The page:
فهرست مطالب

  • Volume:3 Issue:4, 2016
  • تاریخ انتشار: 1395/08/29
  • تعداد عناوین: 6
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  • Mohammad T. Ghazavi * Page 1
    Context: There is a need to determine if body exhaust suits which were initially used and recommended by Sir John Charnley has a role in minimizing bacterial shedding in the operating room.
    Evidence Acquisition: The English literature search conducted for relevant articles. 14 articles were relevant to the role of body exhaust system in total joint replacement.
    Results
    There is controversial evidences regarding the role of body exhaust system in reducing pei-prosthetic joint infection but most evidences agree that its role in protecting operating room personnel could not be denied.
    Conclusions
    There is not enough evidence to indicate that use of body exhaust suits could reduce risk of infection, however there are some evidences showing increased protection of surgical team by using body exhaust system.
    Keywords: Body Exhaust, Infection, Peri, Prosthetic, Joint
  • Davod Jafari, Tahmineh Mokhtari, Hooman Shariatzadeh, Toraj Kamali * Page 2
    Background
    High-pressure injections into the hand, burden devastating and permanent functional impairments. Many materials including paint, paint thinner, gasoline, oil and grease are reported as the causative agents. These injuries need multiple procedures and reconstructions most of the time and 40% of the injuries may end with amputation of the injured part.
    Objectives
    The aim of this study was to report the treatment outcomes and methods of treatments of patients with high-pressure injection injuries of the hand.
    Methods
    We retrospectively reviewed the medical records, imaging files and demographic data of patients, who were treated at our center due to the high-pressure injuries to their hands. We recorded the kind of the injected materials, time to the first treatment procedure, times of operation, and methods of their treatments. The outcomes of the injuries as well as the deficiency of the digital joints motion were also reported.
    Results
    Nine cases with high-pressure injury of the hand were enrolled in this study. All patients were male with mean age of 26.88 ± 7.52. Mean follow-up time was 28.55 ± 12.49 months. The dominant hand was the right side in seven patients and left in two patients. Injury was in the left hand of seven patients and right hand of two patients. Index finger was the most common involved part (five cases) followed by the thumb (two cases). Injected material was grease in seven cases, water-base paint and water, each in one case.Mean time delay to the first treatment procedure was 29.16 ± 25.66 hours for seven patients. This was exceptionally long for two patients (seven days and 24 months). Type of treatment was debridement and skin graft for three cases, debridement and cross finger flap for two cases, debridement for two cases and nerve graft for one case. Amputation of the necrotic digit was performed for one case. Mean hospitalization time was 8.33 ± 3.64 days for all patients.Mean total active range of motion (TAROM) deficit was 18.57 ± 13.13 degrees for seven cases. In one case, mean deficit of II to IV fingers was 170. Seven cases returned to their previous occupation. There was no correlation between time to first treatment procedure and TAROM deficit.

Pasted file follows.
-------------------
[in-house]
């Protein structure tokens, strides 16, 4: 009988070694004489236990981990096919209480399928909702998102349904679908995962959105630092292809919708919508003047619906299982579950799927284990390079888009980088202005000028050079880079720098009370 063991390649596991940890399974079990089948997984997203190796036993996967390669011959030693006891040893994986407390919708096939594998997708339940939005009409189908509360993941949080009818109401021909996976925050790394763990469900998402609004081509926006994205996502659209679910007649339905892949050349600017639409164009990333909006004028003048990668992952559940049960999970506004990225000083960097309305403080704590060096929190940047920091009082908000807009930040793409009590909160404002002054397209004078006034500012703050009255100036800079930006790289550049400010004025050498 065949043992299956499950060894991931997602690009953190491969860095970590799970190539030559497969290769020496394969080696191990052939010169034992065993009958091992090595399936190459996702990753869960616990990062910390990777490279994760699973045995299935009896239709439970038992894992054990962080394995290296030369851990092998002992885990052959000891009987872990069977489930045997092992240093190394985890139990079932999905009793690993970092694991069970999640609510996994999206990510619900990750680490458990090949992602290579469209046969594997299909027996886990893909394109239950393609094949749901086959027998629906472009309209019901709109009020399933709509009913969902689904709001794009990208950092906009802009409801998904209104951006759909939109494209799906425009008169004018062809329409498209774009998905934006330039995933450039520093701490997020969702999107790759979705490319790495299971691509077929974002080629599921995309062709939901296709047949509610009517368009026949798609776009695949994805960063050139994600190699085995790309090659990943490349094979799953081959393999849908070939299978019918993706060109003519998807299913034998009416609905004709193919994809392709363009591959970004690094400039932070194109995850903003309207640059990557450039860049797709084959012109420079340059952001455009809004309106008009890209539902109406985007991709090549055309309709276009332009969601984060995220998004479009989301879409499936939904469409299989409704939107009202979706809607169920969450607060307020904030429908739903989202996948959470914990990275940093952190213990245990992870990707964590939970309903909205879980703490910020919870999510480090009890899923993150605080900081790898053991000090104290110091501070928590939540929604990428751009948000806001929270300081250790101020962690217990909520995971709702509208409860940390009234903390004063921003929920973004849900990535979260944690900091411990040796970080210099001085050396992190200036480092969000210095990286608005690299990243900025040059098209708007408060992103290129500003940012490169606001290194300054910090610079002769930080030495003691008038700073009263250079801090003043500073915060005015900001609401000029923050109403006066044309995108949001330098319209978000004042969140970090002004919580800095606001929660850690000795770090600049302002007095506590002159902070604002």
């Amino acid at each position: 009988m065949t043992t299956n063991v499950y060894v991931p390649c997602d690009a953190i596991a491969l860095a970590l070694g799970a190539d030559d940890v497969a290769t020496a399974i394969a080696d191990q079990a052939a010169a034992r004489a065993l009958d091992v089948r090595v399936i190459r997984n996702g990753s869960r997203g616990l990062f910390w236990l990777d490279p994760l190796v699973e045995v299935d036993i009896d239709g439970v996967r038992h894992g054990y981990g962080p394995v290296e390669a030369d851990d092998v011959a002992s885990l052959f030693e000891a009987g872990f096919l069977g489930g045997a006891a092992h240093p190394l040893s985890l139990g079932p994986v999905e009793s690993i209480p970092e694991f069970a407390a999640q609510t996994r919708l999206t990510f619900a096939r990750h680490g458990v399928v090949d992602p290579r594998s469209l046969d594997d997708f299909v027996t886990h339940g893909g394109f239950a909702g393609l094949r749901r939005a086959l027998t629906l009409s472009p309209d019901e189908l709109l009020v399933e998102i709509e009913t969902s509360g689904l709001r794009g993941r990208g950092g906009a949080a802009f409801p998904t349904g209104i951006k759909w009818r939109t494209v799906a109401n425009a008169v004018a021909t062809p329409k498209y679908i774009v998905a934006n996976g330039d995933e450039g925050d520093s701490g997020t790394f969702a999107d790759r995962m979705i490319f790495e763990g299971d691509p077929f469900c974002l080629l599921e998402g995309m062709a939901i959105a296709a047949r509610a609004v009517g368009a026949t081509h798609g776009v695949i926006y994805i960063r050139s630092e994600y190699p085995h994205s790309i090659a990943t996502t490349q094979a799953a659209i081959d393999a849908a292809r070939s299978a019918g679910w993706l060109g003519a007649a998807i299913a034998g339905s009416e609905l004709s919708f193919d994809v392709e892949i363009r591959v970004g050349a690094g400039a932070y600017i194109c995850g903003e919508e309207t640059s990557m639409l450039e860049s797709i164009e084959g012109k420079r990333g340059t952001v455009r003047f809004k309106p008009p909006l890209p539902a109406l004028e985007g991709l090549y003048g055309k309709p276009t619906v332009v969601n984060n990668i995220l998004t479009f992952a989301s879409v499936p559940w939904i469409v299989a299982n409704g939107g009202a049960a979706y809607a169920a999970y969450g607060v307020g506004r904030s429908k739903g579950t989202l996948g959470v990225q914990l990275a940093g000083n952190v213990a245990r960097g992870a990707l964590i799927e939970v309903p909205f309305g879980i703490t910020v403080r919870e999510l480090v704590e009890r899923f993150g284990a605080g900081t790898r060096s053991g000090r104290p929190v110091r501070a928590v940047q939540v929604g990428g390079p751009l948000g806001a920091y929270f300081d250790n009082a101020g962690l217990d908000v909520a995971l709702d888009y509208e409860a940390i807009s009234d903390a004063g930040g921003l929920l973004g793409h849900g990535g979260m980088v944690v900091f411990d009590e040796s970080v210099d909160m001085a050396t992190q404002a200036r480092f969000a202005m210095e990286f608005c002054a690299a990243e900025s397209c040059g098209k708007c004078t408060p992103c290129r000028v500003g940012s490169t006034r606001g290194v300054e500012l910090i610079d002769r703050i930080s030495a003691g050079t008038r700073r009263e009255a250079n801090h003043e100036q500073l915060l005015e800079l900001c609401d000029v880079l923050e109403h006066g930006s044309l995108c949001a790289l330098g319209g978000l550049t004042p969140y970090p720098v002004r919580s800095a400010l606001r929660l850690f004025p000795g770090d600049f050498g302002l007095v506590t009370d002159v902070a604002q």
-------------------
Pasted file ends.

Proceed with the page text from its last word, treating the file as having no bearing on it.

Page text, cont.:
Conclusions
    These benign-looking injuries should not be underestimated and classic management including immediate surgical decompression is recommended to minimize the functional impairments.
    Keywords: Hand, High Pressure, Injection Injury, Outcome
  • Mehdi Moghtadaei, Mehdi Moayedfar *, Mohammad Dehghani, Fatemeh Rahmati, Sahleh Mazaheri Page 3
    Background
    The correlation between depression and pain is reported in several chronic diseases including osteoarthritis (OA). This depression could lead to more pain perception and is considered as one of the confounding factors of the association between radiographic symptoms and the pain level in patients with OA.
    Objectives
    Assessment of comorbid depression and its predictors could significantly improve assessment and management of the OA. The current study aimed to evaluate the association between depression and pain in patients with OA and explore the determinants of this depression in Iranian population with OA, as well.
    Methods
    The study evaluated the clinico-socio-demographic predictors of depression in 100 patients with OA. Depression was recorded using Beck depression inventory-II (BDI-II) and pain was measured by self-reporting visual analogue scale (VAS).
    Results
    Depression score was significantly higher in younger (P = 0.04), unmarried (P = 0.01), physically inactive (P = 0.03) and patients with higher grade of OA (P = 0.02). In addition, a significant correlation was observed between comorbid depression and pain (r = 0.381, P = 0.008, 95% confidence interval), OA grade (r = 0.332, P = 0.009, 95% CI) and age (r = -0.259, P = 0.024, 95% CI).